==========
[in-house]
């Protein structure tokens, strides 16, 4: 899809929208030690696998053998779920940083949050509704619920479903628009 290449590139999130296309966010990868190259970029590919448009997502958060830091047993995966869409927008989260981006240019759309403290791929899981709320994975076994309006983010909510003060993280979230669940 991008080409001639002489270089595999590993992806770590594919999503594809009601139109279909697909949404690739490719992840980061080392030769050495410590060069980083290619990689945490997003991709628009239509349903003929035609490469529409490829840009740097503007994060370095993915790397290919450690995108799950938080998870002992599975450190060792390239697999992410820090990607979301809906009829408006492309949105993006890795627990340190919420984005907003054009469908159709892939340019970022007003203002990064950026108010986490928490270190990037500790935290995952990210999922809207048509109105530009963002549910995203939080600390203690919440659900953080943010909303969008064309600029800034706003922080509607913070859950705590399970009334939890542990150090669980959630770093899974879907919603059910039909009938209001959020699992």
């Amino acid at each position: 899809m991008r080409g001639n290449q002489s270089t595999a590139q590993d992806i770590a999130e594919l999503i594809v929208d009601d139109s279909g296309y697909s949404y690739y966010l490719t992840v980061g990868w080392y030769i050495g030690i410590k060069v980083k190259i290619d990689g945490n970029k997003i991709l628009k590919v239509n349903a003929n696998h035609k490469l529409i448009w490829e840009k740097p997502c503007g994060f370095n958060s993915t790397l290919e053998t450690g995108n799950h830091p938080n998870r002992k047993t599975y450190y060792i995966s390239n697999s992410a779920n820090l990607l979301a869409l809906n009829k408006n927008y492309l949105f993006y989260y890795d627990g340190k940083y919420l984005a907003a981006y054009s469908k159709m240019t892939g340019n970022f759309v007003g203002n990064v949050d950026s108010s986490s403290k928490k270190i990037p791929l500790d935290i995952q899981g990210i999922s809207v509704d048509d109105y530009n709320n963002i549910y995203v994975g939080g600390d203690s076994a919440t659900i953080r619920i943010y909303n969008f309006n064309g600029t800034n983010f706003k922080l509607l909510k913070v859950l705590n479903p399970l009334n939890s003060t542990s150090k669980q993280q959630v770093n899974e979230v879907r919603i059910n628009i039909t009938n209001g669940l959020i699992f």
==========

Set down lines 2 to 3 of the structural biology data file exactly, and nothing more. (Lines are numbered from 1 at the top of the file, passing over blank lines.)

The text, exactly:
């Protein structure tokens, strides 16, 4: 899809929208030690696998053998779920940083949050509704619920479903628009 290449590139999130296309966010990868190259970029590919448009997502958060830091047993995966869409927008989260981006240019759309403290791929899981709320994975076994309006983010909510003060993280979230669940 991008080409001639002489270089595999590993992806770590594919999503594809009601139109279909697909949404690739490719992840980061080392030769050495410590060069980083290619990689945490997003991709628009239509349903003929035609490469529409490829840009740097503007994060370095993915790397290919450690995108799950938080998870002992599975450190060792390239697999992410820090990607979301809906009829408006492309949105993006890795627990340190919420984005907003054009469908159709892939340019970022007003203002990064950026108010986490928490270190990037500790935290995952990210999922809207048509109105530009963002549910995203939080600390203690919440659900953080943010909303969008064309600029800034706003922080509607913070859950705590399970009334939890542990150090669980959630770093899974879907919603059910039909009938209001959020699992």
């Amino acid at each position: 899809m991008r080409g001639n290449q002489s270089t595999a590139q590993d992806i770590a999130e594919l999503i594809v929208d009601d139109s279909g296309y697909s949404y690739y966010l490719t992840v980061g990868w080392y030769i050495g030690i410590k060069v980083k190259i290619d990689g945490n970029k997003i991709l628009k590919v239509n349903a003929n696998h035609k490469l529409i448009w490829e840009k740097p997502c503007g994060f370095n958060s993915t790397l290919e053998t450690g995108n799950h830091p938080n998870r002992k047993t599975y450190y060792i995966s390239n697999s992410a779920n820090l990607l979301a869409l809906n009829k408006n927008y492309l949105f993006y989260y890795d627990g340190k940083y919420l984005a907003a981006y054009s469908k159709m240019t892939g340019n970022f759309v007003g203002n990064v949050d950026s108010s986490s403290k928490k270190i990037p791929l500790d935290i995952q899981g990210i999922s809207v509704d048509d109105y530009n709320n963002i549910y995203v994975g939080g600390d203690s076994a919440t659900i953080r619920i943010y909303n969008f309006n064309g600029t800034n983010f706003k922080l509607l909510k913070v859950l705590n479903p399970l009334n939890s003060t542990s150090k669980q993280q959630v770093n899974e979230v879907r919603i059910n628009i039909t009938n209001g669940l959020i699992f």